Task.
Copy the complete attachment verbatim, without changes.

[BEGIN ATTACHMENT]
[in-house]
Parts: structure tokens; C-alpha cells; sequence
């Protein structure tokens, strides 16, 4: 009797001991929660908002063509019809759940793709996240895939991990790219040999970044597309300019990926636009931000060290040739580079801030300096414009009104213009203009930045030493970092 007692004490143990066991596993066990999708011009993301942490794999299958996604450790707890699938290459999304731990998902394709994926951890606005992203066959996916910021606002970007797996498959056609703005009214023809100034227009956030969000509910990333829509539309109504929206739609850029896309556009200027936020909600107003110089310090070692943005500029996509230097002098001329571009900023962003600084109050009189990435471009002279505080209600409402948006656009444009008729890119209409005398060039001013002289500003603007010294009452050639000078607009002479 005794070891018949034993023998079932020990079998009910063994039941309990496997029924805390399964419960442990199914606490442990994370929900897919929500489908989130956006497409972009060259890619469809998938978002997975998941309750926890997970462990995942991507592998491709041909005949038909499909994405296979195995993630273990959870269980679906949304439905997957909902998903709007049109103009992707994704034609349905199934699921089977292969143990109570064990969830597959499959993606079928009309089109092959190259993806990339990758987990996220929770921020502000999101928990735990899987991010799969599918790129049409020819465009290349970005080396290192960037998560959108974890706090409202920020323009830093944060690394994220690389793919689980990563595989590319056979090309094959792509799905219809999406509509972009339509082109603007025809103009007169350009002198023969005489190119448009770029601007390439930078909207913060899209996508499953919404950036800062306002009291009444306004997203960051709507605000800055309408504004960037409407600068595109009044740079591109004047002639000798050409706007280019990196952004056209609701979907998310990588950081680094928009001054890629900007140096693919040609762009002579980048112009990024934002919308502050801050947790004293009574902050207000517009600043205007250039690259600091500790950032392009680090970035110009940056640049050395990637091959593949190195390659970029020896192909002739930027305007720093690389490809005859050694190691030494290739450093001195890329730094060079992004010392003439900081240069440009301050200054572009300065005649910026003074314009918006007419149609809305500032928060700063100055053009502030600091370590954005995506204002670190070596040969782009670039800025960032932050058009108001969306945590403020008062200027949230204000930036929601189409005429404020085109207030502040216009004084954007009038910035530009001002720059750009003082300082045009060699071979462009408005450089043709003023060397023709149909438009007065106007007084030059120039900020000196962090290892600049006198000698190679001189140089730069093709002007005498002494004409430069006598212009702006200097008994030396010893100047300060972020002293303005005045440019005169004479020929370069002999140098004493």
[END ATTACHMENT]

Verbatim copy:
[in-house]
Parts: structure tokens; C-alpha cells; sequence
């Protein structure tokens, strides 16, 4: 009797001991929660908002063509019809759940793709996240895939991990790219040999970044597309300019990926636009931000060290040739580079801030300096414009009104213009203009930045030493970092 007692004490143990066991596993066990999708011009993301942490794999299958996604450790707890699938290459999304731990998902394709994926951890606005992203066959996916910021606002970007797996498959056609703005009214023809100034227009956030969000509910990333829509539309109504929206739609850029896309556009200027936020909600107003110089310090070692943005500029996509230097002098001329571009900023962003600084109050009189990435471009002279505080209600409402948006656009444009008729890119209409005398060039001013002289500003603007010294009452050639000078607009002479 005794070891018949034993023998079932020990079998009910063994039941309990496997029924805390399964419960442990199914606490442990994370929900897919929500489908989130956006497409972009060259890619469809998938978002997975998941309750926890997970462990995942991507592998491709041909005949038909499909994405296979195995993630273990959870269980679906949304439905997957909902998903709007049109103009992707994704034609349905199934699921089977292969143990109570064990969830597959499959993606079928009309089109092959190259993806990339990758987990996220929770921020502000999101928990735990899987991010799969599918790129049409020819465009290349970005080396290192960037998560959108974890706090409202920020323009830093944060690394994220690389793919689980990563595989590319056979090309094959792509799905219809999406509509972009339509082109603007025809103009007169350009002198023969005489190119448009770029601007390439930078909207913060899209996508499953919404950036800062306002009291009444306004997203960051709507605000800055309408504004960037409407600068595109009044740079591109004047002639000798050409706007280019990196952004056209609701979907998310990588950081680094928009001054890629900007140096693919040609762009002579980048112009990024934002919308502050801050947790004293009574902050207000517009600043205007250039690259600091500790950032392009680090970035110009940056640049050395990637091959593949190195390659970029020896192909002739930027305007720093690389490809005859050694190691030494290739450093001195890329730094060079992004010392003439900081240069440009301050200054572009300065005649910026003074314009918006007419149609809305500032928060700063100055053009502030600091370590954005995506204002670190070596040969782009670039800025960032932050058009108001969306945590403020008062200027949230204000930036929601189409005429404020085109207030502040216009004084954007009038910035530009001002720059750009003082300082045009060699071979462009408005450089043709003023060397023709149909438009007065106007007084030059120039900020000196962090290892600049006198000698190679001189140089730069093709002007005498002494004409430069006598212009702006200097008994030396010893100047300060972020002293303005005045440019005169004479020929370069002999140098004493």